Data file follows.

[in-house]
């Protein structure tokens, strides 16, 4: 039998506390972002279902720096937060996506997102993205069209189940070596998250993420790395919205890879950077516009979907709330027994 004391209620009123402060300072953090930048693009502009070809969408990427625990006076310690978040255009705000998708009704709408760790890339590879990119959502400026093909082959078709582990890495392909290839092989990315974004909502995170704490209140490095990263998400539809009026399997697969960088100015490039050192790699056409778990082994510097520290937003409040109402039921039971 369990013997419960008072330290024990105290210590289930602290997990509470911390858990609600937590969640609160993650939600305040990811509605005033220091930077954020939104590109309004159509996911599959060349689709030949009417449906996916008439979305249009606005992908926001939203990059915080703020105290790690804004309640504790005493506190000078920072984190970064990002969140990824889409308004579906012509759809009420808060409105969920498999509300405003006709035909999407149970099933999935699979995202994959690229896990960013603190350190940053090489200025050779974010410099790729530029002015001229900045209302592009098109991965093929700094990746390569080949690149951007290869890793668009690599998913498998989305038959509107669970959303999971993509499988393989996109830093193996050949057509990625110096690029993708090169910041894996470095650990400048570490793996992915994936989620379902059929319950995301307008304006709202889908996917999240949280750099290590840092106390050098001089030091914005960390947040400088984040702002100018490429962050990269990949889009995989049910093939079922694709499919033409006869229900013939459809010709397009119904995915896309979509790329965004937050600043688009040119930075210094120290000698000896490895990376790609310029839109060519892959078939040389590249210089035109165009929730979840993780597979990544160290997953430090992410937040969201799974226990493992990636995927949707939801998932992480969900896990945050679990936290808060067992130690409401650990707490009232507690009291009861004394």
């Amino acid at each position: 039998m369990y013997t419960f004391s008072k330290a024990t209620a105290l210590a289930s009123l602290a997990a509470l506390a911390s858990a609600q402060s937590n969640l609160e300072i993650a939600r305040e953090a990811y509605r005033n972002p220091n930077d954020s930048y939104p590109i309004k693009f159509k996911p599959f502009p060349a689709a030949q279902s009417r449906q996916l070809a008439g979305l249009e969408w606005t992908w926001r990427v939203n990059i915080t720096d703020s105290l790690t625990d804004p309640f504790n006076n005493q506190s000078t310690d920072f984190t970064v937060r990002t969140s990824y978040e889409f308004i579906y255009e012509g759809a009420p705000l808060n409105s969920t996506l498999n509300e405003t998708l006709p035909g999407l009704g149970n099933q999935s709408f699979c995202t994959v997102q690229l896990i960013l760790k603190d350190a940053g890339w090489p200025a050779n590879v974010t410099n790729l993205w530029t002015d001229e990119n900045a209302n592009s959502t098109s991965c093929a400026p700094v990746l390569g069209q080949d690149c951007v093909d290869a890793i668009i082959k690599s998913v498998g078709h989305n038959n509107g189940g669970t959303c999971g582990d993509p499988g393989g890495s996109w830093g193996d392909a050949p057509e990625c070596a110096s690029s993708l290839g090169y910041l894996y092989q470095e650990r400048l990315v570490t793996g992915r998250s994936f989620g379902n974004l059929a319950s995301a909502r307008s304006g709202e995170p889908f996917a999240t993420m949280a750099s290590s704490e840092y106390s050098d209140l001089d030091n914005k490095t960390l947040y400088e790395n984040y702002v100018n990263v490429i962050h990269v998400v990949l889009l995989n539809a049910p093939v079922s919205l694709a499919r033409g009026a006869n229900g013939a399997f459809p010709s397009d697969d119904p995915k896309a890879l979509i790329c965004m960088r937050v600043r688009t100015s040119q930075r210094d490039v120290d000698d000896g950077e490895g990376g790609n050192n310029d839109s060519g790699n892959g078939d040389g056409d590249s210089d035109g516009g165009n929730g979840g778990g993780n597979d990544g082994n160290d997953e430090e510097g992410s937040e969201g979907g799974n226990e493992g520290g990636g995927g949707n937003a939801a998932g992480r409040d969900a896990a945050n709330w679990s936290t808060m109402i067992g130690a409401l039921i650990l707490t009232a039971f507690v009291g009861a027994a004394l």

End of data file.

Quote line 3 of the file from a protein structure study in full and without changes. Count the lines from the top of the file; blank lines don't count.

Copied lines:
């Amino acid at each position: 039998m369990y013997t419960f004391s008072k330290a024990t209620a105290l210590a289930s009123l602290a997990a509470l506390a911390s858990a609600q402060s937590n969640l609160e300072i993650a939600r305040e953090a990811y509605r005033n972002p220091n930077d954020s930048y939104p590109i309004k693009f159509k996911p599959f502009p060349a689709a030949q279902s009417r449906q996916l070809a008439g979305l249009e969408w606005t992908w926001r990427v939203n990059i915080t720096d703020s105290l790690t625990d804004p309640f504790n006076n005493q506190s000078t310690d920072f984190t970064v937060r990002t969140s990824y978040e889409f308004i579906y255009e012509g759809a009420p705000l808060n409105s969920t996506l498999n509300e405003t998708l006709p035909g999407l009704g149970n099933q999935s709408f699979c995202t994959v997102q690229l896990i960013l760790k603190d350190a940053g890339w090489p200025a050779n590879v974010t410099n790729l993205w530029t002015d001229e990119n900045a209302n592009s959502t098109s991965c093929a400026p700094v990746l390569g069209q080949d690149c951007v093909d290869a890793i668009i082959k690599s998913v498998g078709h989305n038959n509107g189940g669970t959303c999971g582990d993509p499988g393989g890495s996109w830093g193996d392909a050949p057509e990625c070596a110096s690029s993708l290839g090169y910041l894996y092989q470095e650990r400048l990315v570490t793996g992915r998250s994936f989620g379902n974004l059929a319950s995301a909502r307008s304006g709202e995170p889908f996917a999240t993420m949280a750099s290590s704490e840092y106390s050098d209140l001089d030091n914005k490095t960390l947040y400088e790395n984040y702002v100018n990263v490429i962050h990269v998400v990949l889009l995989n539809a049910p093939v079922s919205l694709a499919r033409g009026a006869n229900g013939a399997f459809p010709s397009d697969d119904p995915k896309a890879l979509i790329c965004m960088r937050v600043r688009t100015s040119q930075r210094d490039v120290d000698d000896g950077e490895g990376g790609n050192n310029d839109s060519g790699n892959g078939d040389g056409d590249s210089d035109g516009g165009n929730g979840g778990g993780n597979d990544g082994n160290d997953e430090e510097g992410s937040e969201g979907g799974n226990e493992g520290g990636g995927g949707n937003a939801a998932g992480r409040d969900a896990a945050n709330w679990s936290t808060m109402i067992g130690a409401l039921i650990l707490t009232a039971f507690v009291g009861a027994a004394l």